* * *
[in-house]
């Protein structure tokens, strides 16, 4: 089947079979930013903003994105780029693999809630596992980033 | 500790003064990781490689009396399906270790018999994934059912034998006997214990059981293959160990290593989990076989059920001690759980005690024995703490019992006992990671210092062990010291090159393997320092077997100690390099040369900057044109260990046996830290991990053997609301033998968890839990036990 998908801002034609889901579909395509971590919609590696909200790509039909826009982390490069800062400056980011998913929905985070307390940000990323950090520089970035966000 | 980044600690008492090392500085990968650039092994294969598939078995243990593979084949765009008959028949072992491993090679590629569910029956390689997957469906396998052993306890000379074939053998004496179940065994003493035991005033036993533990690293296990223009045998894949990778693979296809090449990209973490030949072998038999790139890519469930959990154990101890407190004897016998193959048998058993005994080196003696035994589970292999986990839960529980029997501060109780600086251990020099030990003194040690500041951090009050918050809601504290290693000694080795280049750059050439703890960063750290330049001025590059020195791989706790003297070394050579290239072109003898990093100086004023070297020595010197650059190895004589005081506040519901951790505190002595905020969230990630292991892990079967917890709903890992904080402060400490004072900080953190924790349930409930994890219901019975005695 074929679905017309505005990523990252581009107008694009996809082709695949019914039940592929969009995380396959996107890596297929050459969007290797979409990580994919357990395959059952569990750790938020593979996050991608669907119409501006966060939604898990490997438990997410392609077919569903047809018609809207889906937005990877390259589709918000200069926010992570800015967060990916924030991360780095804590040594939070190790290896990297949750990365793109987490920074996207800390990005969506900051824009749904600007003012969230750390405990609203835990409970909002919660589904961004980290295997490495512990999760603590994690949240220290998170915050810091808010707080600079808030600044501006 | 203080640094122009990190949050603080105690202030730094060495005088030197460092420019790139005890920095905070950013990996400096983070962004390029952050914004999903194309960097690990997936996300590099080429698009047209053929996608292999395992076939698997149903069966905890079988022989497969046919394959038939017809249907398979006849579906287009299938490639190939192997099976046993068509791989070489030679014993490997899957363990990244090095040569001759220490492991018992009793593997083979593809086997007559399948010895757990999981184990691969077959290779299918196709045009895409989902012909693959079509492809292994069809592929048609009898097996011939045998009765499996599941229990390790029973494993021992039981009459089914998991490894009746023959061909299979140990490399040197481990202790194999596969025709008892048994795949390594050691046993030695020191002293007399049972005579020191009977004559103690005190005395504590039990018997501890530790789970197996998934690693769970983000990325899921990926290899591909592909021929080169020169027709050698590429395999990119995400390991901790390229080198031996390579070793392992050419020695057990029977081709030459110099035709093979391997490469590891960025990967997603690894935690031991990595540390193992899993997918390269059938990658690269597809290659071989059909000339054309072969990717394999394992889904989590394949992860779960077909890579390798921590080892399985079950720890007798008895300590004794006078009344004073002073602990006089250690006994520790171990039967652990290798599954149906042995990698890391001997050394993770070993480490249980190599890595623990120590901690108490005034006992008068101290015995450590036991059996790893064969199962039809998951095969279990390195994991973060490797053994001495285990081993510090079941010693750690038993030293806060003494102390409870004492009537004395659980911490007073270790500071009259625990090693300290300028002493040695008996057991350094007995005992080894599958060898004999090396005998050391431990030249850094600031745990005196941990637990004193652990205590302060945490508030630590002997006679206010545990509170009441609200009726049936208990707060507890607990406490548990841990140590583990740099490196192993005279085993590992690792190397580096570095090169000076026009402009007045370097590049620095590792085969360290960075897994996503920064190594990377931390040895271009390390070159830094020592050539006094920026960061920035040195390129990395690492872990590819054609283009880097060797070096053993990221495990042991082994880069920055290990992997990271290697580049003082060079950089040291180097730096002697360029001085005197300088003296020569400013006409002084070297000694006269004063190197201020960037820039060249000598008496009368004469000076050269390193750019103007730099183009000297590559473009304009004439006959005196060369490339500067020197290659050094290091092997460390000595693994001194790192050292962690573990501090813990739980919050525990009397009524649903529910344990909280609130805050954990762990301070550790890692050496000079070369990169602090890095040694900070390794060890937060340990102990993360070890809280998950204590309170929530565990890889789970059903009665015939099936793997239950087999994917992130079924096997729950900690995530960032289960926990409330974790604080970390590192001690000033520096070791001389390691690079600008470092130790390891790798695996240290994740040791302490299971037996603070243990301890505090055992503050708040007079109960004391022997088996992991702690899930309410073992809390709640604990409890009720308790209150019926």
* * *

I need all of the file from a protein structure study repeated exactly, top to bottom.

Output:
[in-house]
């Protein structure tokens, strides 16, 4: 089947079979930013903003994105780029693999809630596992980033 | 500790003064990781490689009396399906270790018999994934059912034998006997214990059981293959160990290593989990076989059920001690759980005690024995703490019992006992990671210092062990010291090159393997320092077997100690390099040369900057044109260990046996830290991990053997609301033998968890839990036990 998908801002034609889901579909395509971590919609590696909200790509039909826009982390490069800062400056980011998913929905985070307390940000990323950090520089970035966000 | 980044600690008492090392500085990968650039092994294969598939078995243990593979084949765009008959028949072992491993090679590629569910029956390689997957469906396998052993306890000379074939053998004496179940065994003493035991005033036993533990690293296990223009045998894949990778693979296809090449990209973490030949072998038999790139890519469930959990154990101890407190004897016998193959048998058993005994080196003696035994589970292999986990839960529980029997501060109780600086251990020099030990003194040690500041951090009050918050809601504290290693000694080795280049750059050439703890960063750290330049001025590059020195791989706790003297070394050579290239072109003898990093100086004023070297020595010197650059190895004589005081506040519901951790505190002595905020969230990630292991892990079967917890709903890992904080402060400490004072900080953190924790349930409930994890219901019975005695 074929679905017309505005990523990252581009107008694009996809082709695949019914039940592929969009995380396959996107890596297929050459969007290797979409990580994919357990395959059952569990750790938020593979996050991608669907119409501006966060939604898990490997438990997410392609077919569903047809018609809207889906937005990877390259589709918000200069926010992570800015967060990916924030991360780095804590040594939070190790290896990297949750990365793109987490920074996207800390990005969506900051824009749904600007003012969230750390405990609203835990409970909002919660589904961004980290295997490495512990999760603590994690949240220290998170915050810091808010707080600079808030600044501006 | 203080640094122009990190949050603080105690202030730094060495005088030197460092420019790139005890920095905070950013990996400096983070962004390029952050914004999903194309960097690990997936996300590099080429698009047209053929996608292999395992076939698997149903069966905890079988022989497969046919394959038939017809249907398979006849579906287009299938490639190939192997099976046993068509791989070489030679014993490997899957363990990244090095040569001759220490492991018992009793593997083979593809086997007559399948010895757990999981184990691969077959290779299918196709045009895409989902012909693959079509492809292994069809592929048609009898097996011939045998009765499996599941229990390790029973494993021992039981009459089914998991490894009746023959061909299979140990490399040197481990202790194999596969025709008892048994795949390594050691046993030695020191002293007399049972005579020191009977004559103690005190005395504590039990018997501890530790789970197996998934690693769970983000990325899921990926290899591909592909021929080169020169027709050698590429395999990119995400390991901790390229080198031996390579070793392992050419020695057990029977081709030459110099035709093979391997490469590891960025990967997603690894935690031991990595540390193992899993997918390269059938990658690269597809290659071989059909000339054309072969990717394999394992889904989590394949992860779960077909890579390798921590080892399985079950720890007798008895300590004794006078009344004073002073602990006089250690006994520790171990039967652990290798599954149906042995990698890391001997050394993770070993480490249980190599890595623990120590901690108490005034006992008068101290015995450590036991059996790893064969199962039809998951095969279990390195994991973060490797053994001495285990081993510090079941010693750690038993030293806060003494102390409870004492009537004395659980911490007073270790500071009259625990090693300290300028002493040695008996057991350094007995005992080894599958060898004999090396005998050391431990030249850094600031745990005196941990637990004193652990205590302060945490508030630590002997006679206010545990509170009441609200009726049936208990707060507890607990406490548990841990140590583990740099490196192993005279085993590992690792190397580096570095090169000076026009402009007045370097590049620095590792085969360290960075897994996503920064190594990377931390040895271009390390070159830094020592050539006094920026960061920035040195390129990395690492872990590819054609283009880097060797070096053993990221495990042991082994880069920055290990992997990271290697580049003082060079950089040291180097730096002697360029001085005197300088003296020569400013006409002084070297000694006269004063190197201020960037820039060249000598008496009368004469000076050269390193750019103007730099183009000297590559473009304009004439006959005196060369490339500067020197290659050094290091092997460390000595693994001194790192050292962690573990501090813990739980919050525990009397009524649903529910344990909280609130805050954990762990301070550790890692050496000079070369990169602090890095040694900070390794060890937060340990102990993360070890809280998950204590309170929530565990890889789970059903009665015939099936793997239950087999994917992130079924096997729950900690995530960032289960926990409330974790604080970390590192001690000033520096070791001389390691690079600008470092130790390891790798695996240290994740040791302490299971037996603070243990301890505090055992503050708040007079109960004391022997088996992991702690899930309410073992809390709640604990409890009720308790209150019926």